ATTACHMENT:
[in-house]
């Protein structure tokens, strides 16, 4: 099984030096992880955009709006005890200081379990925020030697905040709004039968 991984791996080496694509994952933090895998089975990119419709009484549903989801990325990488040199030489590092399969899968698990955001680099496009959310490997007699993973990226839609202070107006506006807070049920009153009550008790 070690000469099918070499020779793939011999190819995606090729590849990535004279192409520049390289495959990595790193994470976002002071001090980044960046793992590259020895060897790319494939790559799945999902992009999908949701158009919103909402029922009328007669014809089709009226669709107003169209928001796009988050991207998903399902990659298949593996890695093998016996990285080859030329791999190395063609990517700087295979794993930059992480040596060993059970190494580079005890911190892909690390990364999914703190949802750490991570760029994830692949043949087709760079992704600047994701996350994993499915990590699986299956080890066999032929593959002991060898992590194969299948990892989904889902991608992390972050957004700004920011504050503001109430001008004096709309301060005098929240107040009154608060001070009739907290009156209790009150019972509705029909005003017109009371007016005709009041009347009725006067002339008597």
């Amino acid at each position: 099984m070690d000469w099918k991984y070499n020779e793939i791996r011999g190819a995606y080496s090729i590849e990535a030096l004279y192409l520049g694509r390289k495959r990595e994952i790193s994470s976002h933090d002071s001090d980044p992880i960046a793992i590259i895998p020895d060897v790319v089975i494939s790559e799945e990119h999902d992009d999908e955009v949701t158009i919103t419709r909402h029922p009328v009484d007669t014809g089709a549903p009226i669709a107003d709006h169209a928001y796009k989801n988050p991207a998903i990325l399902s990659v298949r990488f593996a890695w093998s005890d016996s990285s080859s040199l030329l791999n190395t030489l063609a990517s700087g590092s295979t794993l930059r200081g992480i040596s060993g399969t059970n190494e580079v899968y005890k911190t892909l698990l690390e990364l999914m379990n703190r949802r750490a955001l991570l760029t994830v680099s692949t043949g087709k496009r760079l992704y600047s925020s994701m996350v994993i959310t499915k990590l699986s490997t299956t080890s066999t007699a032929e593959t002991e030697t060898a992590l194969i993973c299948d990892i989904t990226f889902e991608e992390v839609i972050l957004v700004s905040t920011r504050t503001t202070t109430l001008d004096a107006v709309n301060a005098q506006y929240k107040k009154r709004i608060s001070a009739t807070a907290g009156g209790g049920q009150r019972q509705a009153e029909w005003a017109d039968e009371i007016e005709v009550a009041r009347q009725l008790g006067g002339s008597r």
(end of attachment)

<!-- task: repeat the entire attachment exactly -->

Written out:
[in-house]
């Protein structure tokens, strides 16, 4: 099984030096992880955009709006005890200081379990925020030697905040709004039968 991984791996080496694509994952933090895998089975990119419709009484549903989801990325990488040199030489590092399969899968698990955001680099496009959310490997007699993973990226839609202070107006506006807070049920009153009550008790 070690000469099918070499020779793939011999190819995606090729590849990535004279192409520049390289495959990595790193994470976002002071001090980044960046793992590259020895060897790319494939790559799945999902992009999908949701158009919103909402029922009328007669014809089709009226669709107003169209928001796009988050991207998903399902990659298949593996890695093998016996990285080859030329791999190395063609990517700087295979794993930059992480040596060993059970190494580079005890911190892909690390990364999914703190949802750490991570760029994830692949043949087709760079992704600047994701996350994993499915990590699986299956080890066999032929593959002991060898992590194969299948990892989904889902991608992390972050957004700004920011504050503001109430001008004096709309301060005098929240107040009154608060001070009739907290009156209790009150019972509705029909005003017109009371007016005709009041009347009725006067002339008597």
């Amino acid at each position: 099984m070690d000469w099918k991984y070499n020779e793939i791996r011999g190819a995606y080496s090729i590849e990535a030096l004279y192409l520049g694509r390289k495959r990595e994952i790193s994470s976002h933090d002071s001090d980044p992880i960046a793992i590259i895998p020895d060897v790319v089975i494939s790559e799945e990119h999902d992009d999908e955009v949701t158009i919103t419709r909402h029922p009328v009484d007669t014809g089709a549903p009226i669709a107003d709006h169209a928001y796009k989801n988050p991207a998903i990325l399902s990659v298949r990488f593996a890695w093998s005890d016996s990285s080859s040199l030329l791999n190395t030489l063609a990517s700087g590092s295979t794993l930059r200081g992480i040596s060993g399969t059970n190494e580079v899968y005890k911190t892909l698990l690390e990364l999914m379990n703190r949802r750490a955001l991570l760029t994830v680099s692949t043949g087709k496009r760079l992704y600047s925020s994701m996350v994993i959310t499915k990590l699986s490997t299956t080890s066999t007699a032929e593959t002991e030697t060898a992590l194969i993973c299948d990892i989904t990226f889902e991608e992390v839609i972050l957004v700004s905040t920011r504050t503001t202070t109430l001008d004096a107006v709309n301060a005098q506006y929240k107040k009154r709004i608060s001070a009739t807070a907290g009156g209790g049920q009150r019972q509705a009153e029909w005003a017109d039968e009371i007016e005709v009550a009041r009347q009725l008790g006067g002339s008597r």